Blue. Blue because it’s the color people turn in the dark. Because it’s the color of the sky, of the center of the flame, of a diamond hit by an X-ray. Blue is the knife edge of lightning. Blue is the color, a rose grower tells you, that a rose never quite reaches. (Edinburgh, page 191)

Edinburgh is scheduled for re-release as an ebook, at the very least, on February 2, 2016, the same day The Queen of the Night is also scheduled for release in hardcover, ebook, and so on.  I haven’t yet found information for a paperback re-release, but I do hope that is also in the works.  Edinburgh deserves a “bump” so it can find a new audience.

Dear FTC: I tracked down a used copy of this book.

stuff I read

Sophia by Michael Bible

Summary from Goodreads:
“Michael Bible may have hit what a lot of us were trying, a singular new voice for CEOs to slackers. He’s so open, so easy, so fluid, you’ll smile with joy turning every page.”—Barry Hannah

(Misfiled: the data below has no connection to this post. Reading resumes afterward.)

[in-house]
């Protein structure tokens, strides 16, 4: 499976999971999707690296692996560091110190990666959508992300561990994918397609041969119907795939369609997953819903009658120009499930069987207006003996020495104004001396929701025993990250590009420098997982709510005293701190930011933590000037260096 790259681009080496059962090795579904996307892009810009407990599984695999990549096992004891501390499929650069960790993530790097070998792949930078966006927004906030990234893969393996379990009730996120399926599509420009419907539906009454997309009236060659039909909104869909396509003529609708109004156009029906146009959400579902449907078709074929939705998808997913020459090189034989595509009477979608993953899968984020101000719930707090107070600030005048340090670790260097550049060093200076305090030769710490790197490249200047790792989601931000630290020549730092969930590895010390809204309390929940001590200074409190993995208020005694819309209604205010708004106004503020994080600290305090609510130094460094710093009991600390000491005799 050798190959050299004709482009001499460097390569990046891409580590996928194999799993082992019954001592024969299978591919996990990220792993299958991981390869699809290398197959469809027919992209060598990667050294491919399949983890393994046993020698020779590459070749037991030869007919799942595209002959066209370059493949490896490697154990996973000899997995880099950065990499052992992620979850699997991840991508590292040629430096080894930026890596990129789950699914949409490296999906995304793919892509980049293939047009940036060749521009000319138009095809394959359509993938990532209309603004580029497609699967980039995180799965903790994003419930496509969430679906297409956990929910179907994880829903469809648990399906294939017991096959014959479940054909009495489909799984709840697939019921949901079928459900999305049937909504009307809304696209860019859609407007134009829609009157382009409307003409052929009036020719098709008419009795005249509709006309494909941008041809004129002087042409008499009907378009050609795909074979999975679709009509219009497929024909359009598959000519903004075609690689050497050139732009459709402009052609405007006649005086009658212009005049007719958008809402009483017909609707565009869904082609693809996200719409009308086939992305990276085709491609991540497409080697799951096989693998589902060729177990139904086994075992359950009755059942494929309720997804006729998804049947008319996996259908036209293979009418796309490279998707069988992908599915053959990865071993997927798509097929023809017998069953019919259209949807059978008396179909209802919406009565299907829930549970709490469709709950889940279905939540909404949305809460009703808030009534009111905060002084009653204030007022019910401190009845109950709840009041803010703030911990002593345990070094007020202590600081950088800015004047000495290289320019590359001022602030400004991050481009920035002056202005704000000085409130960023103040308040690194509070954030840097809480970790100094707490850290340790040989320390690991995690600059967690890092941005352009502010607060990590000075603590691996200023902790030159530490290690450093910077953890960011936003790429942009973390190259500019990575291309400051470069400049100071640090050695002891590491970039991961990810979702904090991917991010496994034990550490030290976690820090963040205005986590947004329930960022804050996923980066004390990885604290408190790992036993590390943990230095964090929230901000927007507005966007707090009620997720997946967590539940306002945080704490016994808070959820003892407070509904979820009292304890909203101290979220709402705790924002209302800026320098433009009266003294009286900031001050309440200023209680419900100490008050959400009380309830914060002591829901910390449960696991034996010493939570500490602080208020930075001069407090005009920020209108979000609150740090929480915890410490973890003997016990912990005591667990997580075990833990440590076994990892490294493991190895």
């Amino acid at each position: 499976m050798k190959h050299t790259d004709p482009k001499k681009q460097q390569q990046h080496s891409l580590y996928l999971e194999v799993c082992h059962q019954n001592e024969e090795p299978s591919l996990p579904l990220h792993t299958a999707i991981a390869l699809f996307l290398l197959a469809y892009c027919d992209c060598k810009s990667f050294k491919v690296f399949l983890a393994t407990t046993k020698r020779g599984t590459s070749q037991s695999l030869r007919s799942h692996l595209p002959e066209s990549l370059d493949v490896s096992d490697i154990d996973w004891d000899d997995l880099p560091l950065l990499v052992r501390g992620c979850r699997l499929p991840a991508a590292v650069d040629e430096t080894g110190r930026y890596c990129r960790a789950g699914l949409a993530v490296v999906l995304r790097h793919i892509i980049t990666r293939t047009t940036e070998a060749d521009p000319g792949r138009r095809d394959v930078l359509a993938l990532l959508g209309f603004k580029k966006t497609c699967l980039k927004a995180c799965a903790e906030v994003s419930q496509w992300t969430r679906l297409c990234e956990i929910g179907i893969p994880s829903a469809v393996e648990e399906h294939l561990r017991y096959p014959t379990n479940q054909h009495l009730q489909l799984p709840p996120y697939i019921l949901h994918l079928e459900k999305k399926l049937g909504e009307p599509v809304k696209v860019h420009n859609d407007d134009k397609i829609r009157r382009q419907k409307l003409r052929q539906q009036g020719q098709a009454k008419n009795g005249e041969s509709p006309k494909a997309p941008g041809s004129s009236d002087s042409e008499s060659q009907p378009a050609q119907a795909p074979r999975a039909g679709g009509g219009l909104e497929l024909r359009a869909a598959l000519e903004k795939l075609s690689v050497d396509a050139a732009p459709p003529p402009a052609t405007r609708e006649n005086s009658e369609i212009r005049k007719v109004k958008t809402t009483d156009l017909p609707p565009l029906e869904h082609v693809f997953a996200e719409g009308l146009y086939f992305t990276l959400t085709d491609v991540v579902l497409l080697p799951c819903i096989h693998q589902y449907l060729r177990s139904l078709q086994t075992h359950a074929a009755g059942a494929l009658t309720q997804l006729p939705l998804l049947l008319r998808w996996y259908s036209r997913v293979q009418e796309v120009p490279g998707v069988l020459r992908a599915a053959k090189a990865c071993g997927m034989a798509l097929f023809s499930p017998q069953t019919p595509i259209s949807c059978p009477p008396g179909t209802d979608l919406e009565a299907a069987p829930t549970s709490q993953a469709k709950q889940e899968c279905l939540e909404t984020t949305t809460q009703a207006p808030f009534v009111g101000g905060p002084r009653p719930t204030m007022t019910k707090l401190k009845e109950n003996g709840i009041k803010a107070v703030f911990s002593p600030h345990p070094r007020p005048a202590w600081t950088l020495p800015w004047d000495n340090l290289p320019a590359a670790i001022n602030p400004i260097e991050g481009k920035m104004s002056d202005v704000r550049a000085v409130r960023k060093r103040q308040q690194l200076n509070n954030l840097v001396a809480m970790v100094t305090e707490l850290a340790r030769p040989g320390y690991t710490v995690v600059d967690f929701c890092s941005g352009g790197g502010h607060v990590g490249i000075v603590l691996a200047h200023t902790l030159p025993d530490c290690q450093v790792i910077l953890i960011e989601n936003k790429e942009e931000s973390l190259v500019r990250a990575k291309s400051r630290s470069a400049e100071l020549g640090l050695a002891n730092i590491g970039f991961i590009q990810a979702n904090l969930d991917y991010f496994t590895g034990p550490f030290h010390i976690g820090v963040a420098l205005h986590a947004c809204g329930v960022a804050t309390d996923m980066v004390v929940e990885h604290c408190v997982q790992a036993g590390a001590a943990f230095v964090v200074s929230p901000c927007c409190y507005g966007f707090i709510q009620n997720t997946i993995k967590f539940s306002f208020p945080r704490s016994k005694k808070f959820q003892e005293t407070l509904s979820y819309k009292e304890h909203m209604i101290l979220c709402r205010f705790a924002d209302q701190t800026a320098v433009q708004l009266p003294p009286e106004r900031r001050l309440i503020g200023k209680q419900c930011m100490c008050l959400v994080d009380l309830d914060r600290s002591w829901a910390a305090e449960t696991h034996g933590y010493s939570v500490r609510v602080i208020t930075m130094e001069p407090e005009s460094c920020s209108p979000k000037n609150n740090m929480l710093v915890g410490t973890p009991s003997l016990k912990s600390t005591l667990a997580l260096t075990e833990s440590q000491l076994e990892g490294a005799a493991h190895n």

If Nicholson Baker shaved his beard and moved south of the Mason-Dixon line, he’d look and sound a lot like Michael Bible. Uproariously funny, unabashedly sexy, and with a nuanced sincerity that won’t sneak up on you till the end, Michael Bible’s novel is not only much-anticipated, but highly rewarding.

If you are offended by the idea of a preacher drinking, doing drugs, and having sex, this short novel is likely not for you.  If you don’t have issues with those things, read on.

Because Reverend Maloney has sex dreams about the Holy Ghost (or maybe they’re real, who knows, because he’s got some substance problems).  He’s also got a booze problem, lady problems, and drags his genius friend Eli around to chess tournaments where he palms Eli’s winnings.  Along the way he narrates – mostly to Eli – a novel produced in koan-like (sort-of, these are longer than koans and completely un-Buddhist in spirit) paragraphs interspersed with the lives of martyred saints.  Bible winds up his amazing short novel in a New York metro-wide chess match that smashes together Harry Potter and Mikhail Bulgakov.

So if you need to get away from your nutty relatives and Christmas-overload, blow your mind with Sophia by Michael Bible (not giving away where the title comes from).

Dear FTC: I received a DRC of this novel from the publisher via Edelweiss.

Romantic Reads · stuff I read

Lord Dashwood Missed Out by Tessa Dare (Spindle Cove #4.5)